Presentation on theme: "Safety Smarts on the Job Maureen Hynes The School of Labour 416 415 5000 x 2549"— Presentation transcript:
Safety Smarts on the Job Maureen Hynes The School of Labour 416 415 5000 x 2549 email@example.com
Outcomes By the end of the workshop, you will be able to: Name and explain the laws that cover your health & safety in the workplace Demonstrate understanding of your three main rights for workplace health & safety Identify your health & safety responsibilities as a worker Identify the employer’s responsibilities
Young people on the job Stats show a clear link between experience and safety: Young people (between 15-24) are 35% more likely than older workers to get injured on the job Over 15,000 young workers are injured, killed or made ill yearly in Ontario (that’s over 40 a day!) In 2000, 16 young workers were killed in Ontario Half of all workplace deaths occur in the employee’s first month
What’s dangerous work? Where do most injuries occur? Construction sites Factories Service industry (hotels, bars, restaurants, stores, supermarkets) Health care Office work
Why do young workers have a higher injury rate? Usually no supervision when young workers are injured Because employers think they aren’t permanent, they don’t train young workers, or just give them a quick training Young workers don’t know the hazards, the laws, the employer’s responsibilities and their own Young workers are often anxious to please Young workers take more risks Some young workers have a sense of “invincibility” – it could never happen to me
Canada’s rank internationally (2004 statistics) Fatalities per 100,000 workers – Where would you put Canada? The U.S.? Sweden? 2.1 workers per 100,000 4.46 6.5
How do injuries to young people occur? Top cause of injuries to young worker: Slips and falls
What injuries do young people suffer? Most common injury to young workers: Sprains and strains
What serious injuries to young people are common? Top CRITICAL INJURY to young people Broken bones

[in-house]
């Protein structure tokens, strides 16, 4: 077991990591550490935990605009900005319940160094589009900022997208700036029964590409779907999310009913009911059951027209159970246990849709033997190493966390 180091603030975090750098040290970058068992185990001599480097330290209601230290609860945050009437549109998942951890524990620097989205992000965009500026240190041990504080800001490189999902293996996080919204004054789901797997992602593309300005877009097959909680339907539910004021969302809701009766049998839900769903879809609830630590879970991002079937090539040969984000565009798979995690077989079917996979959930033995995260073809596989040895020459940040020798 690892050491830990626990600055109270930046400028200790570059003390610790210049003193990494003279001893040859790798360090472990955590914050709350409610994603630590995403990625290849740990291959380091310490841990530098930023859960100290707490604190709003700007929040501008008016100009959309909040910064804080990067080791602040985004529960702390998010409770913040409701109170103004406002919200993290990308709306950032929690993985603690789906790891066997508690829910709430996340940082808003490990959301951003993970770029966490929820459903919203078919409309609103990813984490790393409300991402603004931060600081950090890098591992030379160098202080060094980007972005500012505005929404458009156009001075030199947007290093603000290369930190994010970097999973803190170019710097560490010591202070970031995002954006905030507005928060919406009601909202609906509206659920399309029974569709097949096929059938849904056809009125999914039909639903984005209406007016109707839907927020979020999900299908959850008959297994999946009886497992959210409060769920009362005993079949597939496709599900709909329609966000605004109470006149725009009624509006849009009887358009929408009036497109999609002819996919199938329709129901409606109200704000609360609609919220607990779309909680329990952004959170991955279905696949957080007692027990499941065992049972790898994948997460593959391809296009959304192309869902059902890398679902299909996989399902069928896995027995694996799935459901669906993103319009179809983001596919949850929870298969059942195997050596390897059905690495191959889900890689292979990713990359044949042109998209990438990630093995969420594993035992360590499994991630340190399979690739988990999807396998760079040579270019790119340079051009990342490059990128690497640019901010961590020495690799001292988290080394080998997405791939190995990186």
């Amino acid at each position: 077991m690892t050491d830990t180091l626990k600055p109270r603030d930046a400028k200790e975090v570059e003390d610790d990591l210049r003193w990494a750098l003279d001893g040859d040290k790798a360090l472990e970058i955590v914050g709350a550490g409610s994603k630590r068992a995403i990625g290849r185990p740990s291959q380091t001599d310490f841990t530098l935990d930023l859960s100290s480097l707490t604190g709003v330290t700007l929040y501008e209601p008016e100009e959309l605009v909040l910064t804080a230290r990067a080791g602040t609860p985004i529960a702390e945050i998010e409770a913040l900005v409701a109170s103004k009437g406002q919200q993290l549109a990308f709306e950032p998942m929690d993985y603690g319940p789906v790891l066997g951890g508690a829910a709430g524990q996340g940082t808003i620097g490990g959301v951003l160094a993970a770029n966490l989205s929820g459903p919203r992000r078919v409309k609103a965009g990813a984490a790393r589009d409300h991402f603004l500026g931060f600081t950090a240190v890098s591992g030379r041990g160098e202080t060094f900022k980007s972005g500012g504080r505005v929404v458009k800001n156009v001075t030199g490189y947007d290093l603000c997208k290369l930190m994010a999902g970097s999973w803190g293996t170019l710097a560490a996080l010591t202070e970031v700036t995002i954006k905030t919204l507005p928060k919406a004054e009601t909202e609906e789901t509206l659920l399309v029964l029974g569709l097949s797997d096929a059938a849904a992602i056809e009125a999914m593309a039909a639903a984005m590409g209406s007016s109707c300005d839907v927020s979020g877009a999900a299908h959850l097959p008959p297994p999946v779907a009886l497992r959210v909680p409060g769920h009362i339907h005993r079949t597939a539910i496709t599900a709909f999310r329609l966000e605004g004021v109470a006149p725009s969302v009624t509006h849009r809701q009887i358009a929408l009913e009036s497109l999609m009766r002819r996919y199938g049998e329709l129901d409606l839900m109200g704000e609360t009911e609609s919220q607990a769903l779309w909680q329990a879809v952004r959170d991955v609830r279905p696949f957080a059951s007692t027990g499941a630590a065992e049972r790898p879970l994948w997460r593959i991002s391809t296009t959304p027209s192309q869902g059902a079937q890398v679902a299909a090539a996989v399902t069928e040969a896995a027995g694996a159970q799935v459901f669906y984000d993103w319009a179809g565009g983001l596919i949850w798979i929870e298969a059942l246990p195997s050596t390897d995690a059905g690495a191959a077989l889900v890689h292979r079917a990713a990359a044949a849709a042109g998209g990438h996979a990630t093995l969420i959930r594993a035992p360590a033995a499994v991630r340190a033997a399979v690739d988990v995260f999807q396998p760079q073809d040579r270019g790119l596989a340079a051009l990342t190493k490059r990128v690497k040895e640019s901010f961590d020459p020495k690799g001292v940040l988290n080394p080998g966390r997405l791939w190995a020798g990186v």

What laws protect us? The Occupational Health and Safety Act The Workplace Hazardous Materials Information System (WHMIS) The Workplace Safety and Insurance Act
Occupational Health and Safety Act Protects most workers in Ontario from health and safety hazards on the job Sets out the minimum standards for health and safety in Ontario This Act is a general one, and it has a series of Regulations, each of which covers specific occupations, work sectors or work hazards.
Occupational Health and Safety Act This law gives us 3 main rights: The Right to Know The Right to Participate The Right to Refuse
The Right to Know Your employer must: tell you the actual and potential hazards in the workplace; give you the training you need to avoid injury and illness in your specific workplace; Include Workplace Hazardous Materials Information System (WHMIS) in your training – it gives you the info you need to work safely with materials in your workplace (see WHMIS symbols & warning labels); tell you who the first aid person is (or where the first aid station is); provide protective clothing/equipment and maintain it in good condition; tell you where the fire alarms and exits are tell you what to do in emergency situations.
The right to participate Through your health and safety representative, or your joint health and safety committee (in workplaces with more than 20 employees), you have the right to: identify work hazards participate in health and safety inspections make recommendations about health & safety conditions and improvements
The right to refuse unsafe work If you think the work you’re doing is unsafe, or the equipment you’re using isn’t safe, you can refuse the work. When you follow the proper refusal procedure (as in the OHS Act): You cannot lose pay You cannot be docked for the hours You cannot be suspended or fired for refusing But you must stay in a safe place at the workplace and follow the directions of the employer if s/he gives you other work to do before an investigation takes place.
Kinds of hazards Physical hazards Chemical hazards Biological hazards “Confined space” hazards Other hazards – o Indoor air quality o Working alone o Violence at work o Fire
Your responsibilities As a worker, you MUST: Always work safely and follow the OHSA Use the required protective equipment Never remove, change or damage protective equipment. If it’s missing or damaged, tell the supervisor Report any unsafe condition or hazard to the supervisory
A few things to ask about H&S when you start a new job What are the general safety rules for this job? What are the hazards in this job? What specific procedures do I have to follow to protect myself? Will I be using any hazardous chemicals? When will I get H & S training for this job? When will I get WHMIS training? What safety gear do I have to wear?
Questions to ask, cont’d What training will I get on how to use my safety equipment? What do I do in emergency situations such as a fire, or a chemical spill? Where are the fire extinguishers, first aid kits and other emergency equipment? If injured, what should I do? Who is the trained first aider in my area?
Questions to ask, cont’d Is there a worker H & S rep, or a joint H & S Committee? Who is it/are they? Does this company have an occupational health and safety specialist? Who is it?